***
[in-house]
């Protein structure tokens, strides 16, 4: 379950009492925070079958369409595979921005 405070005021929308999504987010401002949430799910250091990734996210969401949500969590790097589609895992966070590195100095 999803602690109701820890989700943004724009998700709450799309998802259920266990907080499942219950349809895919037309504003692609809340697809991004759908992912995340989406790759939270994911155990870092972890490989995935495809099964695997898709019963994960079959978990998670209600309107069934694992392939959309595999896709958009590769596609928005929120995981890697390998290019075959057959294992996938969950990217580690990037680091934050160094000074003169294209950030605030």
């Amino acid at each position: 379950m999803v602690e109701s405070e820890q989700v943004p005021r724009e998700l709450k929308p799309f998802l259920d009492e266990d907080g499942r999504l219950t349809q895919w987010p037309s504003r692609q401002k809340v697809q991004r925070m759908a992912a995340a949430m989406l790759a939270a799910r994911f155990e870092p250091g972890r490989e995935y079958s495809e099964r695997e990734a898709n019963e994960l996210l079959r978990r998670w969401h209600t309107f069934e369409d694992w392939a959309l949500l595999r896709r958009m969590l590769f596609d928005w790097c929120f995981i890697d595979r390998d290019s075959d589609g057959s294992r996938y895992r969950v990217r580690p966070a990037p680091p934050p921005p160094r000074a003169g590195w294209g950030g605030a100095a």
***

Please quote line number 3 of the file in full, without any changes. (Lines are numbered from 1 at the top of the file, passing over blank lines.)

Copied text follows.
């Amino acid at each position: 379950m999803v602690e109701s405070e820890q989700v943004p005021r724009e998700l709450k929308p799309f998802l259920d009492e266990d907080g499942r999504l219950t349809q895919w987010p037309s504003r692609q401002k809340v697809q991004r925070m759908a992912a995340a949430m989406l790759a939270a799910r994911f155990e870092p250091g972890r490989e995935y079958s495809e099964r695997e990734a898709n019963e994960l996210l079959r978990r998670w969401h209600t309107f069934e369409d694992w392939a959309l949500l595999r896709r958009m969590l590769f596609d928005w790097c929120f995981i890697d595979r390998d290019s075959d589609g057959s294992r996938y895992r969950v990217r580690p966070a990037p680091p934050p921005p160094r000074a003169g590195w294209g950030g605030a100095a």